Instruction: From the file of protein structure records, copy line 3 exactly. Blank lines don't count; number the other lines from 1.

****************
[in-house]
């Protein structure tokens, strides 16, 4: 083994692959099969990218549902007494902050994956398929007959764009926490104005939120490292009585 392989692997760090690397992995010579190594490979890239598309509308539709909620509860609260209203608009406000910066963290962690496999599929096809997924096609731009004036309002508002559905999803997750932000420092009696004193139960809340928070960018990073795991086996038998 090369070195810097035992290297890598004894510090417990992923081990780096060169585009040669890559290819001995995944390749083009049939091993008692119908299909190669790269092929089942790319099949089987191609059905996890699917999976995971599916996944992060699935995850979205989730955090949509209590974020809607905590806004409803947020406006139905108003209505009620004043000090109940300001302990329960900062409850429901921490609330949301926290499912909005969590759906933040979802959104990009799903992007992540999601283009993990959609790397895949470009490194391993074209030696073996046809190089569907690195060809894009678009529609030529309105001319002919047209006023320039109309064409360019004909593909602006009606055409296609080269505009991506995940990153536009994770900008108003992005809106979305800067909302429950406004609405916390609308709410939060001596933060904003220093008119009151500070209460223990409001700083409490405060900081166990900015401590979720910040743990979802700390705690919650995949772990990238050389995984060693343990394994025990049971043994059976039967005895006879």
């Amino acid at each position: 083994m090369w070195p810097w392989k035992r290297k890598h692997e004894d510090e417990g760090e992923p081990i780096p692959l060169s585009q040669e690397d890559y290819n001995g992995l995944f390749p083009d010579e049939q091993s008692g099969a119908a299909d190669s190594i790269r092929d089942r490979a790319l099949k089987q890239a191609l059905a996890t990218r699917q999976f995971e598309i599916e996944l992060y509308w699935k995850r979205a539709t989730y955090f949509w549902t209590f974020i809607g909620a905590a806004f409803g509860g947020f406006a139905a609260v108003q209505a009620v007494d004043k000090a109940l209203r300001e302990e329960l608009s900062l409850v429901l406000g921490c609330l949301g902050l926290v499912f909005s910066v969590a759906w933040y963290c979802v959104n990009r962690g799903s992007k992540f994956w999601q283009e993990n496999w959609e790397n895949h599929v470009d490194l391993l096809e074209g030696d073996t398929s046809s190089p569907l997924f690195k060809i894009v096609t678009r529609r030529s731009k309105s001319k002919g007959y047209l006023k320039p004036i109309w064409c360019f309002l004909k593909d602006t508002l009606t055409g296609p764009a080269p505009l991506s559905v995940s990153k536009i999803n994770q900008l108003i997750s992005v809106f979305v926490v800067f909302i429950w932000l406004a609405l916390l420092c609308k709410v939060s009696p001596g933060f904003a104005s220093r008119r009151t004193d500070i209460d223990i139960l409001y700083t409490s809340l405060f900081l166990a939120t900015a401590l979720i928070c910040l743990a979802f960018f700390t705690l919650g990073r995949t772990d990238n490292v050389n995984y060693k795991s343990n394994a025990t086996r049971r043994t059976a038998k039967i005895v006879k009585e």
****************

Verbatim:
């Amino acid at each position: 083994m090369w070195p810097w392989k035992r290297k890598h692997e004894d510090e417990g760090e992923p081990i780096p692959l060169s585009q040669e690397d890559y290819n001995g992995l995944f390749p083009d010579e049939q091993s008692g099969a119908a299909d190669s190594i790269r092929d089942r490979a790319l099949k089987q890239a191609l059905a996890t990218r699917q999976f995971e598309i599916e996944l992060y509308w699935k995850r979205a539709t989730y955090f949509w549902t209590f974020i809607g909620a905590a806004f409803g509860g947020f406006a139905a609260v108003q209505a009620v007494d004043k000090a109940l209203r300001e302990e329960l608009s900062l409850v429901l406000g921490c609330l949301g902050l926290v499912f909005s910066v969590a759906w933040y963290c979802v959104n990009r962690g799903s992007k992540f994956w999601q283009e993990n496999w959609e790397n895949h599929v470009d490194l391993l096809e074209g030696d073996t398929s046809s190089p569907l997924f690195k060809i894009v096609t678009r529609r030529s731009k309105s001319k002919g007959y047209l006023k320039p004036i109309w064409c360019f309002l004909k593909d602006t508002l009606t055409g296609p764009a080269p505009l991506s559905v995940s990153k536009i999803n994770q900008l108003i997750s992005v809106f979305v926490v800067f909302i429950w932000l406004a609405l916390l420092c609308k709410v939060s009696p001596g933060f904003a104005s220093r008119r009151t004193d500070i209460d223990i139960l409001y700083t409490s809340l405060f900081l166990a939120t900015a401590l979720i928070c910040l743990a979802f960018f700390t705690l919650g990073r995949t772990d990238n490292v050389n995984y060693k795991s343990n394994a025990t086996r049971r043994t059976a038998k039967i005895v006879k009585e």